Crime

Gas Pipe head shop and Ridglea Theater owners sentenced to 3 years in federal prison

Gerald “Jerry” Shults and Amy Herrig, joint owners of a chain of head shops called the Gas Pipe, were each sentenced to three years in federal prison on Tuesday for defrauding the federal government.

Federal attorneys argued that the father and daughter owners of the stores, Shults and Herrig, were selling a mislabeled synthetic marijuana product known by some as spice or K2, which was legal at one time by federal standards, but then the laws were changed.

A jury found Shults and his daughter guilty in October 2018 of conspiring to defraud the United States, a federal felony, and not guilty on all other counts, according to the U. S. Attorney’s Office.

Shults and Herrig were indicted along with scores of their employees in 2014 for their alleged roles in a “massive synthetic-drug distribution conspiracy.”

George Milner III, the attorney for Shults, 73, and Herrig, 44, argues that the current laws need to be changed again to something more understandable.

“The law is vague,” Milner said. “Lawmakers should rewrite it so that people can determine what conduct is and what conduct is not prohibited. It’s time for lawmakers to write a clear law. I think what they want to say is that if it gets you high and it’s not alcohol, it’s a crime. But that’s not the law.”

Shults has been ordered to surrender to federal prison officials in early November, Milner said. Herrig will be able to remain free for the next two years, he said. The staggered surrender dates will allow the owners to keep the remaining stores open so that the store employees can keep their jobs, Milner said.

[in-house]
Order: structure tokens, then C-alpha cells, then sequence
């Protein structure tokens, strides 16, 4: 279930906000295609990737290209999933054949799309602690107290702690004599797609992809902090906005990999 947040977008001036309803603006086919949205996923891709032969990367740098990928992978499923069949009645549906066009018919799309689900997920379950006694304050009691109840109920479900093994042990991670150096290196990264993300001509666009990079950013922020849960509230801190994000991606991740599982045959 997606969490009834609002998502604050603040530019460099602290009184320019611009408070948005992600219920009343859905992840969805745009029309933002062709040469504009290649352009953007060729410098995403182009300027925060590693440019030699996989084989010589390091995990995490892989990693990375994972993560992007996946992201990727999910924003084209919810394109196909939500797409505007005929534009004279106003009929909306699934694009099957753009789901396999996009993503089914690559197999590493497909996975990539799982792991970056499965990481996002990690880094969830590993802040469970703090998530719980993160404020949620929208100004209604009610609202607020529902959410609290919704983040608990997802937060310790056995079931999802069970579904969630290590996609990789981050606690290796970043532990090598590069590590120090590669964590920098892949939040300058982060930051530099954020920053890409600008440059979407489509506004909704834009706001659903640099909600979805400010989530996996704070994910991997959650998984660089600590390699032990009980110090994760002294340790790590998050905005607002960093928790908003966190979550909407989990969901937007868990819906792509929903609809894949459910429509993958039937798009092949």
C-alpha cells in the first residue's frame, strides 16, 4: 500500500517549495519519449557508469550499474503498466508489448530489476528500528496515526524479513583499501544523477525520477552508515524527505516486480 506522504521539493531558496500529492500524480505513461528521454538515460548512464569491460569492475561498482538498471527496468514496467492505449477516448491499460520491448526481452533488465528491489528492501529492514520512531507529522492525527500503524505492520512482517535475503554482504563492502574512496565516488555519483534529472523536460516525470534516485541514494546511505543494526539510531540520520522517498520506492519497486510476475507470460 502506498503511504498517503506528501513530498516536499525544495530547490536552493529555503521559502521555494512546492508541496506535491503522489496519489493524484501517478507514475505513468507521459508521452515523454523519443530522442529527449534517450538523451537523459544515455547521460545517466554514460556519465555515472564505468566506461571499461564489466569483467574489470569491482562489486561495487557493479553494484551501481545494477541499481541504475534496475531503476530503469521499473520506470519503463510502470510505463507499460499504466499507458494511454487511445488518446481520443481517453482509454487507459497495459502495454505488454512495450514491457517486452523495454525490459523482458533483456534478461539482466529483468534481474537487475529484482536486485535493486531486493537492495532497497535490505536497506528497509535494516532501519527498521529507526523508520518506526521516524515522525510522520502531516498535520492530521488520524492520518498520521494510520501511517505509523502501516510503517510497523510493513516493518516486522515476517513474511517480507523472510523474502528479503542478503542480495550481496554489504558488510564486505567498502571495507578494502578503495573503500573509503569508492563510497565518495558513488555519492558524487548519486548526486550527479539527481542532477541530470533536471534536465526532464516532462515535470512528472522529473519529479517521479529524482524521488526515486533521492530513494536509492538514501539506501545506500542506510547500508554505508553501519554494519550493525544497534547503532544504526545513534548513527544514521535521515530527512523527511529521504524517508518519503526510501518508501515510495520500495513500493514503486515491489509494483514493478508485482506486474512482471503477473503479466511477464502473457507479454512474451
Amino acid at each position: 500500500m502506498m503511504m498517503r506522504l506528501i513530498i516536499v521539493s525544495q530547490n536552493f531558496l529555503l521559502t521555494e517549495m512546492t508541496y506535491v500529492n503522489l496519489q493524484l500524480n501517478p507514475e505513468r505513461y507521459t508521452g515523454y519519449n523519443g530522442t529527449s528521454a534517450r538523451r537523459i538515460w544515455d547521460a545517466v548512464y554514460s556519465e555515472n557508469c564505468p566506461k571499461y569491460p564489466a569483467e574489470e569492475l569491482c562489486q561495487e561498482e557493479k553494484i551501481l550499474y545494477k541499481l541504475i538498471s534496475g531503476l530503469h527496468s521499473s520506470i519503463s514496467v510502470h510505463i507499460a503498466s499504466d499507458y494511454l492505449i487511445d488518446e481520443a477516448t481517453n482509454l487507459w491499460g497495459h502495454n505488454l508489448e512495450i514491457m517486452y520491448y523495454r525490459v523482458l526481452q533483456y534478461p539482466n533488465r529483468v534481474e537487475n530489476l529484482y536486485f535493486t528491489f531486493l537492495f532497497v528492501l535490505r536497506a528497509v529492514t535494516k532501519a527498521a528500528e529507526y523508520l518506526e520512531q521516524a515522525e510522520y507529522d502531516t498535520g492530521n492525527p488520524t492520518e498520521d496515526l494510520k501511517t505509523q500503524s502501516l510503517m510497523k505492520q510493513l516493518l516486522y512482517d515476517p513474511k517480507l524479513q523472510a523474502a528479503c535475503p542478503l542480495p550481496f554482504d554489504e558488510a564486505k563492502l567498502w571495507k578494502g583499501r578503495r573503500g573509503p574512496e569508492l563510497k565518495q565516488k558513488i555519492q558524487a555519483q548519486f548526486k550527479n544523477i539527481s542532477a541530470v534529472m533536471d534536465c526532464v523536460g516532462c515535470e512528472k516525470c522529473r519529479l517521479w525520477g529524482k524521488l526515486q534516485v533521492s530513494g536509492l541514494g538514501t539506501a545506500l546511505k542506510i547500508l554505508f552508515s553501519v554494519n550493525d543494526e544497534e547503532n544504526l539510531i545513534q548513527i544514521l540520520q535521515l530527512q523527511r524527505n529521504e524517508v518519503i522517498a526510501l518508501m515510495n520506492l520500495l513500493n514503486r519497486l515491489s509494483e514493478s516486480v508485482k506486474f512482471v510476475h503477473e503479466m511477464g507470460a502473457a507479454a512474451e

A forfeiture case involving assets valued at more than $16 million was settled, Milner said. Two stores in Austin were sold and some assets were forfeited in order to complete the settlement arrangement, according to Milner.

Prior to trials when fraud convictions were announced, Shults and Herrig faced multiple drug and drug-related charges.

“They are disappointed,” Milner said about Shults’ and Herrig’s moods. “They were hoping for a shorter sentence.”

It could have been worse

Before the not guilty verdict on 11 counts of drug possession and sales charges, Shults was facing a possible sentence of life in prison.

And it was federal time, where most people typically serve most of their sentence.

But the jury found Shults and his daughter guilty on only one minor felony count.

Shults, 73, a former Vietnam veteran who owns the Ridglea Theater in Fort Worth, a string of head shops in Texas and New Mexico called the Gas Pipe, five airplanes, an Alaskan resort and a pleasure craft, could have seen all that fade away.

Shults is believed to have invested between $1 million and $2 million to acquire and renovate the Ridglea Theater, which is listed on the National Register of Historic Places.

Shults never did care that much about the money, Milner said.

But the government did, Milner said.

“In my opinion, from day one, this was only about the money,” Milner said. “This thing should have been settled with a cease and desist letter. If they had done it that way, Jerry would have quit. But then they would have never gotten at the money.”

Those prosecuting the case said the jury did good work, after the guilty verdict was announced.

“As always, we respect the jury’s decision,” said Erin Nealy Cox, U.S. Attorney for the Northern District of Texas, in a statement after the guilty verdict. “Following the announcement of the verdict, Mr. Shults and Ms. Herrig left the courtroom as convicted felons ... The jury found that for years, the defendants peddled dangerous synthetic cannabinoids — also known as ‘spice’— as innocuous ‘herbal incense’ products, causing harm to our citizens.”

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Mitch Mitchell is an award-winning reporter covering courts and crime for the Star-Telegram. Additionally, Mitch’s past coverage on municipal government, healthcare and social services beats allow him to bring experience and context to the stories he writes.
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